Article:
“Have you ever had a dream, Neo, that you were so sure was real? What if you were unable to wake from that dream? How would you know the difference between the dream world and the real world?” This is the question that Morpheus asks the protagonist Neo in the 2000 film The Matrix. It’s a lofty sentiment in a film that imbues many everyday occurrences with excess meaning, but it lands with the audience because a lot of us do have vivid dreams. It’s a relatable experience the viewer can grasp onto to relate with the sci-fi setting of the film. While the answer in the film has to do with expositional setup for the movie’s plot, we actually don’t know what the true purpose of vivid dreams are in real life—what is your active imagination trying to tell you? What are these nighttime visions that seem to pull you into another reality? What causes vivid dreams?
Vivid Dreams Happen to Everybody
Spooky dreams about being chased, pleasant dreams about vacationing in a magical place, nightmares where you’re trapped in slow motion, dreamscapes where you can fly around to your heart’s content—what the human brain is capable of manifesting is astounding. However, even with our ability to create fantastical worlds within our minds, we often forget our dreams when we wake up. But why? What makes one dream stick while others can simply disappear into the ether?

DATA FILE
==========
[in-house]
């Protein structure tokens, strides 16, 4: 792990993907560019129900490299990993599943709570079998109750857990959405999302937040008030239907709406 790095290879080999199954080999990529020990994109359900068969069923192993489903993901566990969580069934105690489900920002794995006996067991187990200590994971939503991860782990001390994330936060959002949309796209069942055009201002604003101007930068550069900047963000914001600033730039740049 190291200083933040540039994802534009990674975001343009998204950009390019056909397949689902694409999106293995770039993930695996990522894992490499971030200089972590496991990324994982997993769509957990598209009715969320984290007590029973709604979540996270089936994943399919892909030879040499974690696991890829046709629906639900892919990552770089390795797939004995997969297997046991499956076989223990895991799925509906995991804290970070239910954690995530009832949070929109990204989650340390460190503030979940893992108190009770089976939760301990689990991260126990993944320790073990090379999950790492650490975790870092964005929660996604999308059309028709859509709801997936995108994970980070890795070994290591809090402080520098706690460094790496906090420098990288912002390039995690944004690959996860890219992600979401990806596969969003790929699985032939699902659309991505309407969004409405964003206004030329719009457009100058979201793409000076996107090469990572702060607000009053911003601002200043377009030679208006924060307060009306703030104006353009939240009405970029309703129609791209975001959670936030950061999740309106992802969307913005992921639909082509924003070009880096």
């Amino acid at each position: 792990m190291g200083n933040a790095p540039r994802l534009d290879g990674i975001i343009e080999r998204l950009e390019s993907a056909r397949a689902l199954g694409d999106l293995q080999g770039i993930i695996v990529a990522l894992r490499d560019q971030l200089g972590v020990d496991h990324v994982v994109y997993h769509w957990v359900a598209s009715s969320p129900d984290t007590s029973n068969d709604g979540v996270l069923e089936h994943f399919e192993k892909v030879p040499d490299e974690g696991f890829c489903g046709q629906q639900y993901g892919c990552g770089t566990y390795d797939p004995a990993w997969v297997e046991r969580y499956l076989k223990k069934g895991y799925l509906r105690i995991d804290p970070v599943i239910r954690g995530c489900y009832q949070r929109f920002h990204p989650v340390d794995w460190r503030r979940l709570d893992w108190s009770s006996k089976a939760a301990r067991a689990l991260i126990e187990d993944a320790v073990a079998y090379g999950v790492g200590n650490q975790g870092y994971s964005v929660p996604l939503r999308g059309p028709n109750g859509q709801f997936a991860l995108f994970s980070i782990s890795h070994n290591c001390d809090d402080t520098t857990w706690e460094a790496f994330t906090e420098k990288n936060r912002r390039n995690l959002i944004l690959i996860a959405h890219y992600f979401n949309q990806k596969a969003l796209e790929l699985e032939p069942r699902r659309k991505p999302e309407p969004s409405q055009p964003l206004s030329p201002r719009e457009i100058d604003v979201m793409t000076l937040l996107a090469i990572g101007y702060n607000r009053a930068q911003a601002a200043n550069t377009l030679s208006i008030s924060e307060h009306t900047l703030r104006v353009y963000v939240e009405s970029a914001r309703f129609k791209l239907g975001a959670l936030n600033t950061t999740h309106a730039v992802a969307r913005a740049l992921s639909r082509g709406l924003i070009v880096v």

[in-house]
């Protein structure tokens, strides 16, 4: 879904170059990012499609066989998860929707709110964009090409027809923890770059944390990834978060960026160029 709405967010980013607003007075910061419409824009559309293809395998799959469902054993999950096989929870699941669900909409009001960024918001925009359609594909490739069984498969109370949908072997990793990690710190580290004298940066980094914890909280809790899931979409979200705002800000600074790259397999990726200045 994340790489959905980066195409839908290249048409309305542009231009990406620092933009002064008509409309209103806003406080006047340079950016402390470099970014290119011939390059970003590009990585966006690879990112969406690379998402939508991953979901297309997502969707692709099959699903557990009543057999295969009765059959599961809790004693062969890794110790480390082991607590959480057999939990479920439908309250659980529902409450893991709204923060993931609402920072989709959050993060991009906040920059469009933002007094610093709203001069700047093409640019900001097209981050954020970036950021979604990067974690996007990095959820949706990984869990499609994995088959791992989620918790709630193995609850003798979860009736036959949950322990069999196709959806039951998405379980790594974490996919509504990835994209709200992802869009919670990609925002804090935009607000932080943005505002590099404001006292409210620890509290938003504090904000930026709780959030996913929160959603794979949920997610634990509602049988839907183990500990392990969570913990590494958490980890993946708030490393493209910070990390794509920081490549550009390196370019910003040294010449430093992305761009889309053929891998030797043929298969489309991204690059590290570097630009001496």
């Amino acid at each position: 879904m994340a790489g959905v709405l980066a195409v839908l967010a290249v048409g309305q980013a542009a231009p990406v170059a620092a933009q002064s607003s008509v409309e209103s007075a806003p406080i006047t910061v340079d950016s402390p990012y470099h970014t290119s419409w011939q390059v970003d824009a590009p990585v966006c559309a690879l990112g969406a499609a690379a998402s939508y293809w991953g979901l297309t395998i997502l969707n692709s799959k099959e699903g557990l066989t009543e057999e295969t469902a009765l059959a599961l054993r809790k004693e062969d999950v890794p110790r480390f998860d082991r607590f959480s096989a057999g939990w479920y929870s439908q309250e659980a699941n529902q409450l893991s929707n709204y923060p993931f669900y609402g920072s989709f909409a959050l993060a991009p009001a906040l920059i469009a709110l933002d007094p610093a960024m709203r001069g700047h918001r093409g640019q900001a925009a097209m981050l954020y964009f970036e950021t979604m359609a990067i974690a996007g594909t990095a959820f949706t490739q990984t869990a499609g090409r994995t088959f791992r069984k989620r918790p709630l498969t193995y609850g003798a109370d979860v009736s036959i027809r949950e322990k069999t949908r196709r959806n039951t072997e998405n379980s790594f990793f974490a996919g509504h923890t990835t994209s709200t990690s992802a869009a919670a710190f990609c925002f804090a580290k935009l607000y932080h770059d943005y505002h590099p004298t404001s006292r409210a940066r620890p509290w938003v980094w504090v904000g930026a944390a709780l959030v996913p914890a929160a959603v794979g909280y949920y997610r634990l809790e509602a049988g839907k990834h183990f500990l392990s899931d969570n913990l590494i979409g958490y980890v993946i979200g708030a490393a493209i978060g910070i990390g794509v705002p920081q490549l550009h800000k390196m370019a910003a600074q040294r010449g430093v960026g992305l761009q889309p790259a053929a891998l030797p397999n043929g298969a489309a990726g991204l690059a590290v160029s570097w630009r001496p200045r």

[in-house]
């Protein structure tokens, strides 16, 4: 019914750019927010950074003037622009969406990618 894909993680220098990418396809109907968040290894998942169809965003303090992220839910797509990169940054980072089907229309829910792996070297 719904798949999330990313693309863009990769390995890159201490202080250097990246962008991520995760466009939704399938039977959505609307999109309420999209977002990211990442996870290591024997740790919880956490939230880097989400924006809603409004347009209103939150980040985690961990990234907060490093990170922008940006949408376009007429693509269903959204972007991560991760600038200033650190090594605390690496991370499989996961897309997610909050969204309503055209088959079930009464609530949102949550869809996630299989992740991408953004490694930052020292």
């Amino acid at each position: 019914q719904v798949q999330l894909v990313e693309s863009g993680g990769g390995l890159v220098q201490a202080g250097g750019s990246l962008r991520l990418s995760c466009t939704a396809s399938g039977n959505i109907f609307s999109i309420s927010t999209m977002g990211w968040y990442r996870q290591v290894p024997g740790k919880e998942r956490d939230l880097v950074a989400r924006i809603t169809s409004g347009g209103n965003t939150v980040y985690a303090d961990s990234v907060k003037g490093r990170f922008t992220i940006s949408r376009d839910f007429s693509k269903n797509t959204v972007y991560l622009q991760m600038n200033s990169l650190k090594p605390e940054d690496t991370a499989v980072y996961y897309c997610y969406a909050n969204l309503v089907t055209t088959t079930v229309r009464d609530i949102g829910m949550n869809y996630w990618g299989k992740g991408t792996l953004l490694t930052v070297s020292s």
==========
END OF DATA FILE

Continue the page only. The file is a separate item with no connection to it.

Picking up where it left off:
Ernest Hartmann, director of the Sleep Disorders Center at Newton-Wellesley Hospital, puts it simply: “In general, we are very good at forgetting nonessentials. In fact, many of our thoughts, not just those we have while dreaming, are lost. We tend to recall only things that we think about often or that have emotional significance—a problem, a date, a meeting. Mulling over important thoughts activates our dorsolateral prefrontal cortex (DLPFC), a brain region that facilitates memory.”
Many of our thoughts are forgotten, not just our dreams. Consider this: what were you thinking about while you got dressed for work this morning? When you ate breakfast? Can’t remember, huh? That’s because your DLPFC (we’re not writing it out again) wasn’t activated quite enough to hold onto your wandering thoughts. There’s more to it, sure, including your norepinephrine levels and how they interact with memory storage, but it’s safe to say that most dreams simply aren’t engaging or important enough for your brain to make memories out of them.
Vivid Dreams and REM
What makes a vivid dream stick? The answer might have to do with your REM cycles.
When you sleep, you don’t simply hit the pillow and time travel toward the morning—your brain is active and shifting through various sleep cycles. Broken down very simply, there are two sleep cycles that you engage with: REM and NREM. We’re concerned with REM sleep, which is when dreaming occurs.
Rapid Eye Movement is actually just one of five stages of sleep, but it is so distinct from the other four stages that the rest often get lumped together under the simplified name Non-REM Sleep (or NREM). The first four stages involve transitionary periods between shallow and deep sleep, but when REM kicks in, the brain experiences heightened activity and your heart rate increases.